What is Photosynthesis?
Photosynthesis is a biological process by which energy contained within light is converted into chemical energy of bonds between atoms that power processes within cells. It emerged roughly 3.5 billion years ago in geological history and has evolved into complex biochemical and biophysical mechanisms; it occurs today within a variety of single-celled organisms as well as in plants. Earth’s atmosphere and seas contain oxygen because of photosynthesis.
There are three types of photosynthesis: CAM, C4 and C3. C3 is the most well-known type of photosynthesis, is used by most plants, and indeed until recent decades was the only type of photosynthesis known to exist.
Photosynthesis Occurs in Two Stages
The two stages of photosynthesis are known as the light reactions and the dark reactions. During the light reactions of photosynthesis, light from the sun is captured through a series of reactions involving the chemical chlorophyll. This results in the synthesis of two high energy chemical compounds: ATP and NADPH, the latter whose chemical energy is held by electrons which can be easily transferred to other compounds. This set of reactions requires water (H2O) from which oxygen is released during the process. In the dark reactions, which can take place either in the presence of light or in the dark, energy from ATP and NADPH is used to bond–or “fix”–carbon dioxide (CO2) to another compound, which already contains several carbon atoms. The difference between C3 and C4 photosynthesis depends on differences in the chemical compounds to which the incoming CO2 is linked during the dark reactions (CAM photosynthesis differs from both C3 and C4 photosynthesis in that prior to fixation, CO2 is an acid form known as carbonic acid).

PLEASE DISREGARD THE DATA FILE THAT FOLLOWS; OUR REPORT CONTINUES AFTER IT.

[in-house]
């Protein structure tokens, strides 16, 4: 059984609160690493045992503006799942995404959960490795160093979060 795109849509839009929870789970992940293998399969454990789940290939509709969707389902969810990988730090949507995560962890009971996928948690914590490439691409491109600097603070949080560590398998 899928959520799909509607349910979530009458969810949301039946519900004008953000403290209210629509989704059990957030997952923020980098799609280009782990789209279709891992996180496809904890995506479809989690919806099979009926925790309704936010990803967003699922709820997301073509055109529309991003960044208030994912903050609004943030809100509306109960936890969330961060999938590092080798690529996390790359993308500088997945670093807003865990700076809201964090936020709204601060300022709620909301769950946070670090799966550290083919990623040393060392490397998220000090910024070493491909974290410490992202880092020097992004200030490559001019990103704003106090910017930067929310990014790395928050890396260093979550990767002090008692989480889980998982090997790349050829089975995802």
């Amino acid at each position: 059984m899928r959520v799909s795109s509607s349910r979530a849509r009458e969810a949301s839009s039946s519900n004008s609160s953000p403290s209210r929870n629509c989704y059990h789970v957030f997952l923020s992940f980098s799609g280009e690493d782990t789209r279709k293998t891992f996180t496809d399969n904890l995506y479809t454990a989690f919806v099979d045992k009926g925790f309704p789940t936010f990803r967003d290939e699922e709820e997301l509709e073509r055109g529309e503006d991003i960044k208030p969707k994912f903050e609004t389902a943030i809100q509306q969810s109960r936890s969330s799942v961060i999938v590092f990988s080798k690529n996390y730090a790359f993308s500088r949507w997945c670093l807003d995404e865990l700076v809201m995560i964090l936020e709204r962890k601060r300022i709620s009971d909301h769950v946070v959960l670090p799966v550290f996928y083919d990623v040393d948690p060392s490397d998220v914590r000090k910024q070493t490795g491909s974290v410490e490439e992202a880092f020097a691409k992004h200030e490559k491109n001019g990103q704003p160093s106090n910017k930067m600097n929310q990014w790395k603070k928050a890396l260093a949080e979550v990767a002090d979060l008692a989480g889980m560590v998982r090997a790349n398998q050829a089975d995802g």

In C3 photosynthesis, the compound to which CO2 is integrated first is a 3-carbon compound. The “enzyme” necessary for this process is known as RuBisCO. C3 photosynthesis is more efficient than C4 or CAM photosynthesis when the environment is cool and moist and when light is plentiful. However, since C3 uses more water than the other two types of photosynthesis, it is not as useful to organisms living in hot, arid environments.